OTTAWA -- Canada is open to talking about its existing trade deals even if other countries want to re-open them, Prime Minister Justin Trudeau said Thursday.

At a news conference in Sydney, N.S., Trudeau said trade deals such as the North American Free Trade Agreement have to work for citizens, and that Canada is willing to sit down with its counterparts to discuss them.

The issue has sprung to prominence now that Donald Trump is the American president-elect. Trump campaigned on a promise to renegotiate NAFTA or tear it up, raising concerns in Canada about the economic impact.

"People know that we need to continue to work to ensure that the benefits for Canadians, for workers, for our economy, from trade deals around the world continue to accrue," Trudeau said, "and as our ambassador said, if the Americans want to talk about NAFTA, I'm more than happy to talk about it."

Yesterday, Canada's ambassador to the U.S. said the government is ready to go to the negotiating table.

"We’re prepared to talk," David MacNaughton said on a conference call with reporters. "We think that the agreement as it stands has benefited all three countries [including Mexico], but I think anything can be improved and so we're open to having discussions."

The Canadian and American economies are highly integrated, with $1.6 million in trade crossing the border every minute, according to numbers provided on the Global Affairs Canada website. Canada is the largest customer for the United States, and 73 per cent of Canada's exports go to the U.S.

Trump NAFTA map

SOURCE: Global Affairs Canada and The Associated Press, based on data from November 10, 2016. (Tahiat Mahboob)

Trudeau spoke Wednesday evening with Trump, his office said, and invited the president elect to visit Canada "at his earliest opportunity." Trudeau said the conversation was brief, and that Trump "expressed warmth" toward Canada.

"I talked about how important the relationship is and has been, and that I look forward to continuing to work to promote Canadian interests and indeed opportunities for all as we move forward as two countries that have a lot to do together," he said Thursday.

"It was a brief call but a strong beginning to what is going to be a constructive relationship."

Talk to Trump about Keystone XL: Ambrose

Interim Conservative leader Rona Ambrose questioned why Trudeau wasn't moving already on a renewed Keystone XL pipeline proposal. The pipeline extension would have run from Hardisty, Alta. to Nebraska, but U.S. President Barack Obama denied TransCanada the presidential permit two days after Trudeau took office. Trump says he would approve the pipeline, but demand a share of the revenue it generates.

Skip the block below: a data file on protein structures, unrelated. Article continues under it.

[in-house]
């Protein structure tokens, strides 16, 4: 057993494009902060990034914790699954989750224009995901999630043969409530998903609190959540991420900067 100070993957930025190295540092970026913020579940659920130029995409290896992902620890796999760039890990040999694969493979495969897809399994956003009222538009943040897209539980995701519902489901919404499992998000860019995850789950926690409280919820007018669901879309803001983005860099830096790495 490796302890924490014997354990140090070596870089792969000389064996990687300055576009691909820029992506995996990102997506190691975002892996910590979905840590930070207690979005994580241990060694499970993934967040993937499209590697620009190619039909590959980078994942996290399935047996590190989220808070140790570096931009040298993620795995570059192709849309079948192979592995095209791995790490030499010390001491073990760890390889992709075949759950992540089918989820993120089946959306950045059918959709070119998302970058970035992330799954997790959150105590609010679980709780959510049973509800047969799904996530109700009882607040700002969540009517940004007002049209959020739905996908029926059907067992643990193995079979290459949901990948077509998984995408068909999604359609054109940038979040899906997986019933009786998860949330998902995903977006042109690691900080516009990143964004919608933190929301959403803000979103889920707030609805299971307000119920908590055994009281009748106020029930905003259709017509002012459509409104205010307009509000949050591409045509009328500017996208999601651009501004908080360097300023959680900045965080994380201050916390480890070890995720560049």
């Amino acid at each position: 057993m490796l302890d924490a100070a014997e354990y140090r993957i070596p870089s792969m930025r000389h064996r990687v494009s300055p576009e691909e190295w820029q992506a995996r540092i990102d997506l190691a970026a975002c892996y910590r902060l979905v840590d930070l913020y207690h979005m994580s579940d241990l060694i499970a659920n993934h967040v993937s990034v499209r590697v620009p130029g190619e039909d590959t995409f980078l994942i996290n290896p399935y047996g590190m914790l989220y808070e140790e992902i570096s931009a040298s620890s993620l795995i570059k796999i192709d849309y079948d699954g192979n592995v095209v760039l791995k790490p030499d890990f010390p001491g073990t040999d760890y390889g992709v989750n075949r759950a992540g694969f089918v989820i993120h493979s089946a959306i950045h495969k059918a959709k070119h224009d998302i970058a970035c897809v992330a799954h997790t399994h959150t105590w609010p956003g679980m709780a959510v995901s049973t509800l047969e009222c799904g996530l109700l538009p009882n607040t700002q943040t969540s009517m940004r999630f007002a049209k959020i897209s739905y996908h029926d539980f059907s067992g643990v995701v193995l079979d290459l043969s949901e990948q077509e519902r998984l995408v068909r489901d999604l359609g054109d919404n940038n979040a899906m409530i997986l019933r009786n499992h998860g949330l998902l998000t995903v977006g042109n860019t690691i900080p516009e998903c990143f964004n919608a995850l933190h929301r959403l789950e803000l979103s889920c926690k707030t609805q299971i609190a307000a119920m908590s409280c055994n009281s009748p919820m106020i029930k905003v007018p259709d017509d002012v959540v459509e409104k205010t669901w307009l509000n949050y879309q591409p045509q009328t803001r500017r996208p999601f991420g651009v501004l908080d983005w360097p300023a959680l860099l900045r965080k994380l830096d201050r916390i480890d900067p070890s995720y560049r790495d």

"While [Trudeau is] talking about re-opening NAFTA, which could actually kill good jobs in this country, instead he should be picking up the phone and talking to Mr. Trump about getting [the] Keystone XL pipeline built as fast as possible, or approved," Ambrose said in Edmonton.

"Here is an opportunity, and he's said nothing about it. These are good paying jobs that will be created. We know Mr. Trump supports Keystone, Mr. Trudeau has said he supports it. then get on the phone and ask to have this pushed through as fast as possible."

TransCanada has challenged the denial under NAFTA.

International trade lawyer Lawrence Herman says Trump's comments during the election campaign were aimed at Mexico, but Canada will inevitably be drawn in.

"Once you start looking at Mexico and looking at the NAFTA as a package, inevitably the spotlight is going to be turned on Canada, Herman said.

"And from his whole demeanour and all the statements he's made, he's an America-first guy and he's not going to be particularly amenable to maintaining open markets to the benefit of Canada.... We'll have to do some very clever negotiating to maintain the NAFTA benefits."

Trump's election likely kills off the Trans-Pacific Partnership, an agreement among 12 Pacific Rim countries, including Canada and the U.S., Herman said. And it makes the recently concluded Canada-EU trade agreement even more important.

"[It's] important for Canada, but even for the EU to demonstrate that, in the face of U.S. protectionist policies, there are other avenues that major trading partners can pursue," Herman said.

CTV News graphic by Tahiat Mahboob